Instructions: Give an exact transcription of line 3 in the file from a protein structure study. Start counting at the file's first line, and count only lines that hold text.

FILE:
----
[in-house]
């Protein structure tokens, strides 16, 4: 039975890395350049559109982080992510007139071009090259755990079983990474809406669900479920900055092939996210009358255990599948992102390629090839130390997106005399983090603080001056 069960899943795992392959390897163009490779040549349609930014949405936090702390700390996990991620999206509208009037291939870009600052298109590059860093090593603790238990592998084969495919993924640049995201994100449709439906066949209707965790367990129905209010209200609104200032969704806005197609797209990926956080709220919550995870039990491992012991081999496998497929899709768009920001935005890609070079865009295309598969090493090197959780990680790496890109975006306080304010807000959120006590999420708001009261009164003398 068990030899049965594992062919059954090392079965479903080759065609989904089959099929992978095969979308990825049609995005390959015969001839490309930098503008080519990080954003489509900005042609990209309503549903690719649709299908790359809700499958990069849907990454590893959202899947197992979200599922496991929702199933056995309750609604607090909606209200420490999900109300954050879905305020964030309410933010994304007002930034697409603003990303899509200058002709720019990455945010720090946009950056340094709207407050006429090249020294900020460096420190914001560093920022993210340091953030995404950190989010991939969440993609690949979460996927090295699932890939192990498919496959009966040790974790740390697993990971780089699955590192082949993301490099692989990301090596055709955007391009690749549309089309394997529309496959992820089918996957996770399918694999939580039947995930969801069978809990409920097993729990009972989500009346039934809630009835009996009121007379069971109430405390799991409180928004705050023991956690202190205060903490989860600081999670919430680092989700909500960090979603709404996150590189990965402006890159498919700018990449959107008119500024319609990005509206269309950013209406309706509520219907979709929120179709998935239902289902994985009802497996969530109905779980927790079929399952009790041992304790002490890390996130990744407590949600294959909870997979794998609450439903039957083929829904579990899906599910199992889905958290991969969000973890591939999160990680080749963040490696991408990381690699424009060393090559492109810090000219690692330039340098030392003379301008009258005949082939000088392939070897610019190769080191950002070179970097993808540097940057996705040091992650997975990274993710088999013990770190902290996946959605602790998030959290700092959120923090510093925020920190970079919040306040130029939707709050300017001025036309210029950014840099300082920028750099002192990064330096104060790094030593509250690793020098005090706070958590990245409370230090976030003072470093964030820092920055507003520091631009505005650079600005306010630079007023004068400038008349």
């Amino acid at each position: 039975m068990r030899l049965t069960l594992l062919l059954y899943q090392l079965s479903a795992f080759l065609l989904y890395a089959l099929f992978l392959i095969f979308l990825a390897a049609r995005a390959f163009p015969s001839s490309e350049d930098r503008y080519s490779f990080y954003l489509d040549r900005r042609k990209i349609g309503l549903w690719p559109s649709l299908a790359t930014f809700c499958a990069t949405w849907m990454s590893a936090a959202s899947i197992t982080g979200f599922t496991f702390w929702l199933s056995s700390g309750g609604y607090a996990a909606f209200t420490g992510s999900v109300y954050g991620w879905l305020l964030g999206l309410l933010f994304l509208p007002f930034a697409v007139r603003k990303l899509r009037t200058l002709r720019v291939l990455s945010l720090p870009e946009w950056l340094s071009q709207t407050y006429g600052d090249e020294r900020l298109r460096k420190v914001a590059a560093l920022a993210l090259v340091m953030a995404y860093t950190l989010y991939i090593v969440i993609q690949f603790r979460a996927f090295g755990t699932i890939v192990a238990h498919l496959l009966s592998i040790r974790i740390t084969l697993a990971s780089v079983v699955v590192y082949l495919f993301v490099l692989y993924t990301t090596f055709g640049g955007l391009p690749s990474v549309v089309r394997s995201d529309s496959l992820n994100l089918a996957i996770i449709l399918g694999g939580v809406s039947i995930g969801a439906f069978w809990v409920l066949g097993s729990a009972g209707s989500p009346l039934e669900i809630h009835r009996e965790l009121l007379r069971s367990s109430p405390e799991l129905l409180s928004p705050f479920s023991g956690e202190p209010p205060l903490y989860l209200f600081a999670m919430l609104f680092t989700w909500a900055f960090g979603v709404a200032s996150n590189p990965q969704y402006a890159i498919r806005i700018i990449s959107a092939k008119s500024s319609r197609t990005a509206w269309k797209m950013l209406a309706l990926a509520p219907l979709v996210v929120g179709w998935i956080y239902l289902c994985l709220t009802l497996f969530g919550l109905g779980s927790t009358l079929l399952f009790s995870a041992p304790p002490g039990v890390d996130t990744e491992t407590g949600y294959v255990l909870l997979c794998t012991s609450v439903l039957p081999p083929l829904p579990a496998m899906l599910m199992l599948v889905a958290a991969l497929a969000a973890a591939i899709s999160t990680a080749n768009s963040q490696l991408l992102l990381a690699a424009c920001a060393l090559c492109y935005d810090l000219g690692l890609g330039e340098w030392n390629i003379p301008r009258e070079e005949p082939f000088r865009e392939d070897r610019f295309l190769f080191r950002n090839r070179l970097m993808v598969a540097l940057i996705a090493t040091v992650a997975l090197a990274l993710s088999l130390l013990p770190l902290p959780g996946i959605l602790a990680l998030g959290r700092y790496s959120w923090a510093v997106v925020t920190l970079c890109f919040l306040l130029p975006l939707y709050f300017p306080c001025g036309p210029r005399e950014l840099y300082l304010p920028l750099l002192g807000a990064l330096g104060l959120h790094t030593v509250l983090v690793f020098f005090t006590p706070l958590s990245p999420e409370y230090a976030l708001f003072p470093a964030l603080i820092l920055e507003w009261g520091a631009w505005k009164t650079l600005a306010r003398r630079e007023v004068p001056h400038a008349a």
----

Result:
């Amino acid at each position: 039975m068990r030899l049965t069960l594992l062919l059954y899943q090392l079965s479903a795992f080759l065609l989904y890395a089959l099929f992978l392959i095969f979308l990825a390897a049609r995005a390959f163009p015969s001839s490309e350049d930098r503008y080519s490779f990080y954003l489509d040549r900005r042609k990209i349609g309503l549903w690719p559109s649709l299908a790359t930014f809700c499958a990069t949405w849907m990454s590893a936090a959202s899947i197992t982080g979200f599922t496991f702390w929702l199933s056995s700390g309750g609604y607090a996990a909606f209200t420490g992510s999900v109300y954050g991620w879905l305020l964030g999206l309410l933010f994304l509208p007002f930034a697409v007139r603003k990303l899509r009037t200058l002709r720019v291939l990455s945010l720090p870009e946009w950056l340094s071009q709207t407050y006429g600052d090249e020294r900020l298109r460096k420190v914001a590059a560093l920022a993210l090259v340091m953030a995404y860093t950190l989010y991939i090593v969440i993609q690949f603790r979460a996927f090295g755990t699932i890939v192990a238990h498919l496959l009966s592998i040790r974790i740390t084969l697993a990971s780089v079983v699955v590192y082949l495919f993301v490099l692989y993924t990301t090596f055709g640049g955007l391009p690749s990474v549309v089309r394997s995201d529309s496959l992820n994100l089918a996957i996770i449709l399918g694999g939580v809406s039947i995930g969801a439906f069978w809990v409920l066949g097993s729990a009972g209707s989500p009346l039934e669900i809630h009835r009996e965790l009121l007379r069971s367990s109430p405390e799991l129905l409180s928004p705050f479920s023991g956690e202190p209010p205060l903490y989860l209200f600081a999670m919430l609104f680092t989700w909500a900055f960090g979603v709404a200032s996150n590189p990965q969704y402006a890159i498919r806005i700018i990449s959107a092939k008119s500024s319609r197609t990005a509206w269309k797209m950013l209406a309706l990926a509520p219907l979709v996210v929120g179709w998935i956080y239902l289902c994985l709220t009802l497996f969530g919550l109905g779980s927790t009358l079929l399952f009790s995870a041992p304790p002490g039990v890390d996130t990744e491992t407590g949600y294959v255990l909870l997979c794998t012991s609450v439903l039957p081999p083929l829904p579990a496998m899906l599910m199992l599948v889905a958290a991969l497929a969000a973890a591939i899709s999160t990680a080749n768009s963040q490696l991408l992102l990381a690699a424009c920001a060393l090559c492109y935005d810090l000219g690692l890609g330039e340098w030392n390629i003379p301008r009258e070079e005949p082939f000088r865009e392939d070897r610019f295309l190769f080191r950002n090839r070179l970097m993808v598969a540097l940057i996705a090493t040091v992650a997975l090197a990274l993710s088999l130390l013990p770190l902290p959780g996946i959605l602790a990680l998030g959290r700092y790496s959120w923090a510093v997106v925020t920190l970079c890109f919040l306040l130029p975006l939707y709050f300017p306080c001025g036309p210029r005399e950014l840099y300082l304010p920028l750099l002192g807000a990064l330096g104060l959120h790094t030593v509250l983090v690793f020098f005090t006590p706070l958590s990245p999420e409370y230090a976030l708001f003072p470093a964030l603080i820092l920055e507003w009261g520091a631009w505005k009164t650079l600005a306010r003398r630079e007023v004068p001056h400038a008349a």